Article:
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Medical Student’s Idea Sparks Bill That Calls for Warning Labels on All Sugary Drinks

He got the idea for a bill that would mandate a warning label for sugary drinks from the students he taught in his high school science class. Teaching in a low-income public school in San Jose, Tom Gaither, now a first-year medical student at the University of California, San Francisco School of Medicine, said students were allowed to bring drinks to class — and many of them brought sugar-laden sodas and energy drinks. “So many of the kids didn’t know how bad surgery beverages were for them,” says Gaither. The Indiana University graduate chose to teach science in public school in between undergraduate school and medical school as part of the "Teach for America" program, a nonprofit that places high achieving undergraduates in schools with high levels of poverty.

His idea for the bill was part of a California Medical Association (CMA) contest for medical school students and residents. The contest, called "My CMA Idea," collected ideas for public health legislation from medical students and residents, allowing future physicians to help craft public policy to improve the health of all Californians. All physicians were invited to vote for and comment on their favorite ideas. Gather’s idea was selected from the top-ranked ideas, and, through this legislation, the idea will hopefully become a reality.

Most kids that attend inner-city schools have higher rates of obesity and drink more sugary drinks, he says. The health implications are felt most acutely by California’s communities of color, which are the largest consumers of sugary drinks. One in three children born after 2000 — and nearly half of Latino and African-American children — will develop type 2 diabetes in their lifetime.

The fact that his students didn’t know that these drinks could be unhealthful prompted him to organize a unit within his regular science class about the effects of diet — particularly sugar — on health. “The science on sugary drinks is very clear,” he says.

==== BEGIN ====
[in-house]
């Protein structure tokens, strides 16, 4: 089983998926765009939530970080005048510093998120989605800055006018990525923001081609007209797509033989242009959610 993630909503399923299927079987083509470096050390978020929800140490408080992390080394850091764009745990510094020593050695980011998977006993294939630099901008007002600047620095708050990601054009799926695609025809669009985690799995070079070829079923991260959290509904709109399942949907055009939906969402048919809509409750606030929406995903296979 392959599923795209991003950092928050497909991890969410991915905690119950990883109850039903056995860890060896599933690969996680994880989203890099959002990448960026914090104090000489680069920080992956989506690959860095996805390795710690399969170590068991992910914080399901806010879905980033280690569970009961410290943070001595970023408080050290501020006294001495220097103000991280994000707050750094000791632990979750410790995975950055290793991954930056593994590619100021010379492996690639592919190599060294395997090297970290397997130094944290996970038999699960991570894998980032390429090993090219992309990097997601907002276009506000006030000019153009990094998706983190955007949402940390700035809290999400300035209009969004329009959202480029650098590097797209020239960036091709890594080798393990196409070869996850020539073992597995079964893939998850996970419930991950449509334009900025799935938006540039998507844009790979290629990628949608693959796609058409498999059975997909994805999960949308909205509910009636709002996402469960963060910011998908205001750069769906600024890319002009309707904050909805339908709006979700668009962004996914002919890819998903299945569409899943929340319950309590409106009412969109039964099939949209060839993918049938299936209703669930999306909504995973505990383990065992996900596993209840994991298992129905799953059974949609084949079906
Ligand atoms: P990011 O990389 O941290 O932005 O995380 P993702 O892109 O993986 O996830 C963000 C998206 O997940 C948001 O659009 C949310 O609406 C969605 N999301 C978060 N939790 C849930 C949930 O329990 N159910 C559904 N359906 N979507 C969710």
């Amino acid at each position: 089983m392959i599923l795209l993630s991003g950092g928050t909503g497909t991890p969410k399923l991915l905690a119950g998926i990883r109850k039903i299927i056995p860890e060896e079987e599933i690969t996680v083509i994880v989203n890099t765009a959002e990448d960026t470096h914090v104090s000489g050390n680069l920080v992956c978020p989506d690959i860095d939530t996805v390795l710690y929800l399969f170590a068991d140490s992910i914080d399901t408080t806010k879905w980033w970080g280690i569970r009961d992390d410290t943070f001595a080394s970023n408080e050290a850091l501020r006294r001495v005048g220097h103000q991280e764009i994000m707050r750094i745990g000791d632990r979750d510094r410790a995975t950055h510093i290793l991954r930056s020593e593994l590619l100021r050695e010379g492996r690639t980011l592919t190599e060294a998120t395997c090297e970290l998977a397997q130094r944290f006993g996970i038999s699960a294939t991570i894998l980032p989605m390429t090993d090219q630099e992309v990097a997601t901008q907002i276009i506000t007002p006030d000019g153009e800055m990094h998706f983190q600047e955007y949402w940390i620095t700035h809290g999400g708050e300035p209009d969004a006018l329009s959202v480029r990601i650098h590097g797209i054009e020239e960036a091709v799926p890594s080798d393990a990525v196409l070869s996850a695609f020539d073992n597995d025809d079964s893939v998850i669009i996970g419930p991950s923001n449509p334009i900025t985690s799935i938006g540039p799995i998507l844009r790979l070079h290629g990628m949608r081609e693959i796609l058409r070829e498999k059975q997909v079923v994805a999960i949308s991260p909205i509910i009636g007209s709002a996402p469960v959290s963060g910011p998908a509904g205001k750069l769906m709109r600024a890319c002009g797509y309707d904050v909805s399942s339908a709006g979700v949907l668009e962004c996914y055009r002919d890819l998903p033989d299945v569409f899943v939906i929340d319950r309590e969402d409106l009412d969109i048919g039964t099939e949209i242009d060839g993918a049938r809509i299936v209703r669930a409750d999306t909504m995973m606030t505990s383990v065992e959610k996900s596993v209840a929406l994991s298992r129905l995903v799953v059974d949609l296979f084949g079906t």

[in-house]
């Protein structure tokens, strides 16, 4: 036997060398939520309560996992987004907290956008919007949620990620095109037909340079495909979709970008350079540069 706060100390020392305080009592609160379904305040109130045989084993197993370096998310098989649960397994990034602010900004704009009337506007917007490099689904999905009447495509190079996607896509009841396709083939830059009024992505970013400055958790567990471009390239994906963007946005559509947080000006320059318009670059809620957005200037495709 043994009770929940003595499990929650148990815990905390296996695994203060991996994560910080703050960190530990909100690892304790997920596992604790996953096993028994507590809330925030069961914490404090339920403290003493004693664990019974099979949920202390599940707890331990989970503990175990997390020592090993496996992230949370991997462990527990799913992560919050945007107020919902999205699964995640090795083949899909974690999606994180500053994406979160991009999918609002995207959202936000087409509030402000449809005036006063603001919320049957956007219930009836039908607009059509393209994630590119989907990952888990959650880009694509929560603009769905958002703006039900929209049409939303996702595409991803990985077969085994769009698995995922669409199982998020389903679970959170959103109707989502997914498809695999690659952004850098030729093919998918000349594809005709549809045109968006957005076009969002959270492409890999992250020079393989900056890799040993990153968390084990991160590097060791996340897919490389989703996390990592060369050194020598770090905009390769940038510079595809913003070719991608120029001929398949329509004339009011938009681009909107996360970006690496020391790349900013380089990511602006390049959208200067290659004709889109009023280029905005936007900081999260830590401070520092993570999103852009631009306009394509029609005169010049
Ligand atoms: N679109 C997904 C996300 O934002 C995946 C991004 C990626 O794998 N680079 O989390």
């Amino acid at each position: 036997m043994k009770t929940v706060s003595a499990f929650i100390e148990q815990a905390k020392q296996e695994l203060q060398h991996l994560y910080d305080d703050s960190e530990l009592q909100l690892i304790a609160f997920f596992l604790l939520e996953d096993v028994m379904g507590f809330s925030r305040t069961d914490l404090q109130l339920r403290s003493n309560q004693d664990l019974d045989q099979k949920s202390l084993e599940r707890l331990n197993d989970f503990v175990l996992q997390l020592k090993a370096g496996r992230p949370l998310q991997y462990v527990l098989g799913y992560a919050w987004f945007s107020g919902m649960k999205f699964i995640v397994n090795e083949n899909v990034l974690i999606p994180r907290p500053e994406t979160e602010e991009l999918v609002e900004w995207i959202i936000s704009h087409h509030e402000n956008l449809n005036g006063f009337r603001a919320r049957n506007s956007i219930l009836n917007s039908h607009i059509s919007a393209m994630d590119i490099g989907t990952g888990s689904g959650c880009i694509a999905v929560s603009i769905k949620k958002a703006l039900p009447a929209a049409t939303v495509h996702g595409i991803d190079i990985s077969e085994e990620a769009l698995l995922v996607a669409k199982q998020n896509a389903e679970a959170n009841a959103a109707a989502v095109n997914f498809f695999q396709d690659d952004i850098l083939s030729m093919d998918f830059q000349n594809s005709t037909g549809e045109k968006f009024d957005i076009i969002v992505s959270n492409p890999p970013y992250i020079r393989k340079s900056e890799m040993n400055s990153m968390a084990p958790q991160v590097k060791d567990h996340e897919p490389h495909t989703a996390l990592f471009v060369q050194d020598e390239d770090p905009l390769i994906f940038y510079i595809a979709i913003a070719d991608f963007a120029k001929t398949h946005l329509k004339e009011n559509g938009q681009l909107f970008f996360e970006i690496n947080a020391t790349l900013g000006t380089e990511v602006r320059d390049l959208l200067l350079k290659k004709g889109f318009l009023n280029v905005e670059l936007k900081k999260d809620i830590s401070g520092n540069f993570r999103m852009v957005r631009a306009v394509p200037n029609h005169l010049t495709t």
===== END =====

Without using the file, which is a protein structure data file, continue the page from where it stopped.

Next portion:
“I thought this was a good way to start a dialog about these drinks,” he said. He hopes that by labeling sugary drinks as hazardous to health that the public will come to understand that choices about food, like smoking tobacco, are important.

CMA introduced his bill (SB 1000) at a press conference on February 13, 2014. The bill, carried by State Senator Bill Monning (D-Carmel), would mandate that a simple warning be placed on the front of all beverage containers with added sweeteners that have 75 or more calories per 12 ounces. The label, developed by a panel of national nutrition and public health experts, would read: “STATE OF CALIFORNIA SAFETY WARNING: Drinking beverages with added sugar(s) contributes to obesity, diabetes, and tooth decay.” If passed, the bill would require universal sugary drink labeling by July 1, 2015.

The bill is backed by a coalition that includes CMA, the California Center for Public Health Advocacy, the California Black Health Network, and the Latino Coalition for a Healthy California.

Gaither said sugary drinks are the biggest contributor of added calories in the American diet, responsible for 43% of the 300 additional calories added to the average American’s daily consumption since the 1970s. Drinking just one soda a day can increase an adult’s likelihood of being overweight by 27% and a child’s by 55%. Research shows that a soda or two a day increases the risk of diabetes by 26%.

Gaither has hopes that this bill will spark a dialog about these drinks not just in California, but throughout the rest of the country. “I am hoping that California will set the precedent for the nation." 

Click here for complete information on the legislation can be found here.

Field Poll Shows Broad Voter Support for Health Warning Labels on Sugar Sweetened Beverages

A recent field poll suggests that California voters support the notion of applying health-warning labels on sodas and other sugar sweetened beverages. The poll, which was conducted by The Field Poll and The California Endowment, found that 74% of voters support the requirement to apply health warning labels to sugar sweetened beverages, with 52% of voters “strongly” endorsing the requirement. Support for the labeling of potentially harmful beverages was also bipartisan, with 80% of Democrats, 64% of Republicans, and 75% of nonpartisan voters endorsing the labeling requirement. 

“California voters are now echoing what the scientific and medical communities have been saying for some time, that sugar sweetened beverages pose serious, and unique, health risks and should be treated as such,” says Richard Thorp, MD, president of the California Medical Association.

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